Creative Customers

June 2019 View more

By Annemarie Mannion

Whether it’s a monogrammed tray, a pillow decorated with a bunny, or a planter of succulents, Sharon Hederle’s Lisle home is decorated with many unique items you won’t find online or on store shelves. That’s because she made them herself, with the help of the Collective Lhe + Makery (4724 Main Street, Lisle,

The business is owned by Jennifer Rizzo and Autumn Geist, who opened the boutique in downtown Lisle two years ago. Customers are encouraged to express their creative sides, enrich their minds and spirits, and peruse an offering of home decor and lifestyle-related products—70 percent of which are locally made, handmade in the USA, or made with a cause.

Creating items at the Makery has become a habit for Hederle, who even had her birthday party there last year. She and her friends celebrated her special day by making monogrammed trays.

“You really get to appreciate the different talents your friends have,” says Hederle about the party. “You don’t usually get to do that unless you put yourself in that space.”

Making items herself also allows her to customize them. “I can make things that are more personalized to my taste and the decor in my home,” she says.

Geist and Rizzo, who each have three children, met through their children’s school activities. The store’s three-word name reflects the different aspects of the business. The “Collective” refers to bringing adults, which are the store’s main focus, together to create or do something to renew their spirits.

“I always had a vision of creating a space where women could come together, create together, and have that experience,” says Geist.

The studio is fitted with a long, farmhouse-style table and chairs where people gather for classes. The store offers eight per month, covering a wide range of endeavors, including wood burning, weaving, jewelry making, pallet signs, watercolor, canvas painting, and Tibetan bell meditation.

All of the classes are open to beginners as well as more experienced artists. The variety means that customers, like Hederle, keep coming back to discover more ways to express their creative sides.

“We’re unique in that we’re offering so many different classes,” says Geist. “If all we did was board signs, there’d be no reason for people to come back.”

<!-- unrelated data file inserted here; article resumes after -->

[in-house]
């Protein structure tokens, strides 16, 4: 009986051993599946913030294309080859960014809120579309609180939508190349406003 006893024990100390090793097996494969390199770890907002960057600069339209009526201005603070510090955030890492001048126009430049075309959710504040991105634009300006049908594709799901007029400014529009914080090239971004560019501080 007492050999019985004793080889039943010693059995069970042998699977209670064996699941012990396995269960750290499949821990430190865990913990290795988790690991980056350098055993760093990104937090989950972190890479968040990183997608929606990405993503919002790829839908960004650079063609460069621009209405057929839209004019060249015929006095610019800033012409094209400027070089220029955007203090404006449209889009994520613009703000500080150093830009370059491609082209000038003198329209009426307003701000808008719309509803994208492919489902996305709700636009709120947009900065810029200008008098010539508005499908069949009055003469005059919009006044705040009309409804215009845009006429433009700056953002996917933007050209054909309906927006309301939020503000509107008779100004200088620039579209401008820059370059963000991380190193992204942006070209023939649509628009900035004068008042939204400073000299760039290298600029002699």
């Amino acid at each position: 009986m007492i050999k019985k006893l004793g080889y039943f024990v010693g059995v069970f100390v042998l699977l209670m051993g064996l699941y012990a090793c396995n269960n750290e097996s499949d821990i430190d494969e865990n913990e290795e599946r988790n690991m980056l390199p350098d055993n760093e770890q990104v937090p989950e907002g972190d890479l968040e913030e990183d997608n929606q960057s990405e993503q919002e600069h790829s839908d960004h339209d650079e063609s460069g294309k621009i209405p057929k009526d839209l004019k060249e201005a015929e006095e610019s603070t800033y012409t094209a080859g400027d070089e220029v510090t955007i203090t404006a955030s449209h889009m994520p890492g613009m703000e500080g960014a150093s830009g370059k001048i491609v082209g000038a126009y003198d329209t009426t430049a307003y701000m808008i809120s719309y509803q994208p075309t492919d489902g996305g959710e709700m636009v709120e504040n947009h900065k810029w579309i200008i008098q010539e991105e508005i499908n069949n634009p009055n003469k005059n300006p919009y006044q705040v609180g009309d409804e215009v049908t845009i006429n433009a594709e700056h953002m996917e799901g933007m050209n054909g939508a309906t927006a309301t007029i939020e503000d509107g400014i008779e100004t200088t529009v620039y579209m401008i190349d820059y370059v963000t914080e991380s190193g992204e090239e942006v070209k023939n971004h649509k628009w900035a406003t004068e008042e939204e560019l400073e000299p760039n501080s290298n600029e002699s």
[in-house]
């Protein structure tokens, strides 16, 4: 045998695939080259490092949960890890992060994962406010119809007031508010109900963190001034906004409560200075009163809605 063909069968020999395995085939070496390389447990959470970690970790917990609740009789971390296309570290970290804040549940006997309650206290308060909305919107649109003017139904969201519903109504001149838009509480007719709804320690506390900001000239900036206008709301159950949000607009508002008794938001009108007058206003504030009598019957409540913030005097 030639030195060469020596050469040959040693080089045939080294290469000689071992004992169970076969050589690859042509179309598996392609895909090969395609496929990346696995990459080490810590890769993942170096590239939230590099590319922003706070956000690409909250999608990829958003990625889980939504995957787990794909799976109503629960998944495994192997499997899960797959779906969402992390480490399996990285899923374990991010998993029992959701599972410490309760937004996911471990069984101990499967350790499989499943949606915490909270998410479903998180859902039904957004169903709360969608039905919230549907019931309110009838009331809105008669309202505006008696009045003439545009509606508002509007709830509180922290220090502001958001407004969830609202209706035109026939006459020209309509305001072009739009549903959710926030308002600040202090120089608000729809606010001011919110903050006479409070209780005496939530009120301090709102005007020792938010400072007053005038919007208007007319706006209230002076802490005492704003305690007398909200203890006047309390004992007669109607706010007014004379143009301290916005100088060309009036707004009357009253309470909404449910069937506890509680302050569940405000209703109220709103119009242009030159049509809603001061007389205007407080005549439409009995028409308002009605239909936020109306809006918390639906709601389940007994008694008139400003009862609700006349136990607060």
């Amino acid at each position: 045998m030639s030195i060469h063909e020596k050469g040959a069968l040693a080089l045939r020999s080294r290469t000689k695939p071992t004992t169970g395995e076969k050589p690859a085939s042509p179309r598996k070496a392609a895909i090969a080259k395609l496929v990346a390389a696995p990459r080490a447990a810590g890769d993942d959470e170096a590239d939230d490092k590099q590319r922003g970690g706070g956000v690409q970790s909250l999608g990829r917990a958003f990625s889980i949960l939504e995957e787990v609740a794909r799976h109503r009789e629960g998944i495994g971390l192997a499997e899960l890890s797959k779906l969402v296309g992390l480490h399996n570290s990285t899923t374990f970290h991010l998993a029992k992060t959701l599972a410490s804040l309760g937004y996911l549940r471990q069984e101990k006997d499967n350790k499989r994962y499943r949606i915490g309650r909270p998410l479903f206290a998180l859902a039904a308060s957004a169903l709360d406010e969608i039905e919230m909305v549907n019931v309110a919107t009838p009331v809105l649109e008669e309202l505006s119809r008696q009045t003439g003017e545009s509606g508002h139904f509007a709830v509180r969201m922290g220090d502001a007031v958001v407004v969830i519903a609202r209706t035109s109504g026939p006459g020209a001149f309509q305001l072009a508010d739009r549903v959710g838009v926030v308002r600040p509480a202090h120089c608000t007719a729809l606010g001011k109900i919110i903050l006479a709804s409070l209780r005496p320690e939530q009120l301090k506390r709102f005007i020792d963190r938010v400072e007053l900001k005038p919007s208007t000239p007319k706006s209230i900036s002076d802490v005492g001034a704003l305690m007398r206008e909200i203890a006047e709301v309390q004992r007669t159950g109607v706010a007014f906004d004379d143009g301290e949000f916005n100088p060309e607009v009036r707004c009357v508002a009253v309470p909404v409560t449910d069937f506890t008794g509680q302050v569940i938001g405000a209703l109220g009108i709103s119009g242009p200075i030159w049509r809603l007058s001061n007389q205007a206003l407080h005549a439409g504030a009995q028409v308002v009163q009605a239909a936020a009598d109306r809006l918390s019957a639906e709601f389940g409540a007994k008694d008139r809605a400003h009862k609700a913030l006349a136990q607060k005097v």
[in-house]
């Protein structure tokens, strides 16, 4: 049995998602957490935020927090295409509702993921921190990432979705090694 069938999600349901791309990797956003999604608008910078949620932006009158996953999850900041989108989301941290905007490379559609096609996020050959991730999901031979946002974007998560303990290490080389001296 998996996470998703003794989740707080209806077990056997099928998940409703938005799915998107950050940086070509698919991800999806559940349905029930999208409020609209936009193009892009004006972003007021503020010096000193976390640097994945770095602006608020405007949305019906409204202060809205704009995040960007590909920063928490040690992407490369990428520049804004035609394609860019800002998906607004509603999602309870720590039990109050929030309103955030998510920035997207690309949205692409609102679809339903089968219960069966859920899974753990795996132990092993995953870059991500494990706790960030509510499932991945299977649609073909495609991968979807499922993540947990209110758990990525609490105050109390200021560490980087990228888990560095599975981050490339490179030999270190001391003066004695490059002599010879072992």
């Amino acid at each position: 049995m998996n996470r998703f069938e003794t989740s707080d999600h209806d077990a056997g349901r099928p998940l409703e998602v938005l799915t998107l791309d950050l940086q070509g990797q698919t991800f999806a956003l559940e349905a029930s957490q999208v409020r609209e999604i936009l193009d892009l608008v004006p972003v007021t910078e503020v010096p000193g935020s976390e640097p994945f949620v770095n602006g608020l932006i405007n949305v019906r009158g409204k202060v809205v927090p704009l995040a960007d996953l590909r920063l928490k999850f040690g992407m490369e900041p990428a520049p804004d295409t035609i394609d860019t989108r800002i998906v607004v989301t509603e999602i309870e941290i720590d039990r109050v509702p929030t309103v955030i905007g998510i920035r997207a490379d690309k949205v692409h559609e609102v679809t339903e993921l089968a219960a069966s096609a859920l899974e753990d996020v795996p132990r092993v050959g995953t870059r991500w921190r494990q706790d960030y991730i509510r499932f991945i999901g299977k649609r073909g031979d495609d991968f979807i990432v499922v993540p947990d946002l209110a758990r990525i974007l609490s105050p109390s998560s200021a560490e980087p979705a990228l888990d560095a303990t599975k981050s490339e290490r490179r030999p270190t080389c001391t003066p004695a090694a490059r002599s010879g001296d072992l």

Classes range in cost from $25 (for guided meditation) to $109 (for creating a large acrylic-painted canvas), and all materials are provided.

“We don’t want people to stress about getting the right supplies and we clean up the mess,” says Rizzo.

The “Lhe” in the store’s name (an abbreviation for “lifestyle, home, and experience”) refers to another part of the business: Rizzo’s interior design services, color consultations, and custom artwork.

Rizzo, whose background is in art licensing, had always dreamed of having a business where she would have a studio as well as sell art, décor, and gifts. She enjoys selecting artwork and other items for homes or businesses and helping students stretch their creativity.

“Jen is fabulous at giving you that little nudge to not do exactly what the template is,” says Hederle.

Rizzo notes that customers never produce a cookie-cutter product.

“Everyone will come up with something different,” says Rizzo, “that’s unique to them.”

Another element of the business is the cozy boutique space where Geist and Rizzo sell such locally made items, such as chocolates and honey made in Wheaton and soaps crafted in Naperville.

One of the store’s services is the Carefully Curated Box, which contains five to eight items selected from the store. Customers pay $69 for a monthly subscription to receive a box filled with items that cost about $125, says Geist. The boxes follow a different theme each month, such as the Bee’s Knees box, which was filled with items related to bees or honey.

With all the aspects of the store, Rizzo and Geist have ample opportunities to create bonds with customers.

“They may come in as customers, but they leave as friends,” Geist says.

Photos courtesy The Collective lhe & Makery